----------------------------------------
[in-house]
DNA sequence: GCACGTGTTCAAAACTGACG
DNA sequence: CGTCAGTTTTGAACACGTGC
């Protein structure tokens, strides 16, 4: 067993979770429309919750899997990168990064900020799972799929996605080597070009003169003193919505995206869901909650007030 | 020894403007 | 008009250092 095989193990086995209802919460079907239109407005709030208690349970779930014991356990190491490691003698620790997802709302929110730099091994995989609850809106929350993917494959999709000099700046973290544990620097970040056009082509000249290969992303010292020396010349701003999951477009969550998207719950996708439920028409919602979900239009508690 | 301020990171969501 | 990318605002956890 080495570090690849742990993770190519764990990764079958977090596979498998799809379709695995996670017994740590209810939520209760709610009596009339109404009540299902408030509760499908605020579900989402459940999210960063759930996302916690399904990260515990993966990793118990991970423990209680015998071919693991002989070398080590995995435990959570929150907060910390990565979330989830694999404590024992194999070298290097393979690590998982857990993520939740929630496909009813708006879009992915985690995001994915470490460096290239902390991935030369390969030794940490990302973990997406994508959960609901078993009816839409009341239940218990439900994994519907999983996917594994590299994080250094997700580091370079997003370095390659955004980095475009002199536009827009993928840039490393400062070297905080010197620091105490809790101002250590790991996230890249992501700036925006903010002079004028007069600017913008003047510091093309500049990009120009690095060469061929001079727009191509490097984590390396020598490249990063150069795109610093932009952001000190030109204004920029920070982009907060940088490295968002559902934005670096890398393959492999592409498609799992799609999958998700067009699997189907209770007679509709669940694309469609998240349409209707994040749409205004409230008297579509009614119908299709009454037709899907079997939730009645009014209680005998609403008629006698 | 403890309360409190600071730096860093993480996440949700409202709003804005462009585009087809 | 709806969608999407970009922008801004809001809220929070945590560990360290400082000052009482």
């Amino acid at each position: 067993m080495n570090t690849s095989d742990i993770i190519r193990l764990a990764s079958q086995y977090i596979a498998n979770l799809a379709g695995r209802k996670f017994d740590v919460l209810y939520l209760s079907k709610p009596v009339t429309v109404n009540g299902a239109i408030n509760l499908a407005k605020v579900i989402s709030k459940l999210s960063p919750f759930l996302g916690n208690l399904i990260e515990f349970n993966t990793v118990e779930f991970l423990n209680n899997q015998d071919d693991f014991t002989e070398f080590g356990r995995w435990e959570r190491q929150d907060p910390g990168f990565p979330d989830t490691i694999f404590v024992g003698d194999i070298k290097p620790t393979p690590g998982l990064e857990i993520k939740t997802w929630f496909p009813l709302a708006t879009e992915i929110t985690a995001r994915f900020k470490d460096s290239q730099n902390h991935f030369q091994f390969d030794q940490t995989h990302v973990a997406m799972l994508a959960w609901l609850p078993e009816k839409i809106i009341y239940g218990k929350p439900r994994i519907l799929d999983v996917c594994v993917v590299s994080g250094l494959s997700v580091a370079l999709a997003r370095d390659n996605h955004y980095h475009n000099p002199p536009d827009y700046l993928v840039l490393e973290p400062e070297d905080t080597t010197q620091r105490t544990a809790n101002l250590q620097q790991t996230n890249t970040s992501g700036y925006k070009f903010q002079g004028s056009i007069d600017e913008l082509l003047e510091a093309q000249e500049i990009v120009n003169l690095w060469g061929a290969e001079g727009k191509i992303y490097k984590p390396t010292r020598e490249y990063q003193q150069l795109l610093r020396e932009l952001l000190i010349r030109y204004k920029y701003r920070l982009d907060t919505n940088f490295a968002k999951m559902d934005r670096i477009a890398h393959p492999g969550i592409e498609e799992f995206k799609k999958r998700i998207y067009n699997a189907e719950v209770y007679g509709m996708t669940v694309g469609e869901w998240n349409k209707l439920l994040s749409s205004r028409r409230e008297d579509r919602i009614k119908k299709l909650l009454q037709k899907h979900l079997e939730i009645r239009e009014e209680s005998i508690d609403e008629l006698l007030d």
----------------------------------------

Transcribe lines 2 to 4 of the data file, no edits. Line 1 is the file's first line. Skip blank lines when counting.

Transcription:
DNA sequence: GCACGTGTTCAAAACTGACG
DNA sequence: CGTCAGTTTTGAACACGTGC
């Protein structure tokens, strides 16, 4: 067993979770429309919750899997990168990064900020799972799929996605080597070009003169003193919505995206869901909650007030 | 020894403007 | 008009250092 095989193990086995209802919460079907239109407005709030208690349970779930014991356990190491490691003698620790997802709302929110730099091994995989609850809106929350993917494959999709000099700046973290544990620097970040056009082509000249290969992303010292020396010349701003999951477009969550998207719950996708439920028409919602979900239009508690 | 301020990171969501 | 990318605002956890 080495570090690849742990993770190519764990990764079958977090596979498998799809379709695995996670017994740590209810939520209760709610009596009339109404009540299902408030509760499908605020579900989402459940999210960063759930996302916690399904990260515990993966990793118990991970423990209680015998071919693991002989070398080590995995435990959570929150907060910390990565979330989830694999404590024992194999070298290097393979690590998982857990993520939740929630496909009813708006879009992915985690995001994915470490460096290239902390991935030369390969030794940490990302973990997406994508959960609901078993009816839409009341239940218990439900994994519907999983996917594994590299994080250094997700580091370079997003370095390659955004980095475009002199536009827009993928840039490393400062070297905080010197620091105490809790101002250590790991996230890249992501700036925006903010002079004028007069600017913008003047510091093309500049990009120009690095060469061929001079727009191509490097984590390396020598490249990063150069795109610093932009952001000190030109204004920029920070982009907060940088490295968002559902934005670096890398393959492999592409498609799992799609999958998700067009699997189907209770007679509709669940694309469609998240349409209707994040749409205004409230008297579509009614119908299709009454037709899907079997939730009645009014209680005998609403008629006698 | 403890309360409190600071730096860093993480996440949700409202709003804005462009585009087809 | 709806969608999407970009922008801004809001809220929070945590560990360290400082000052009482």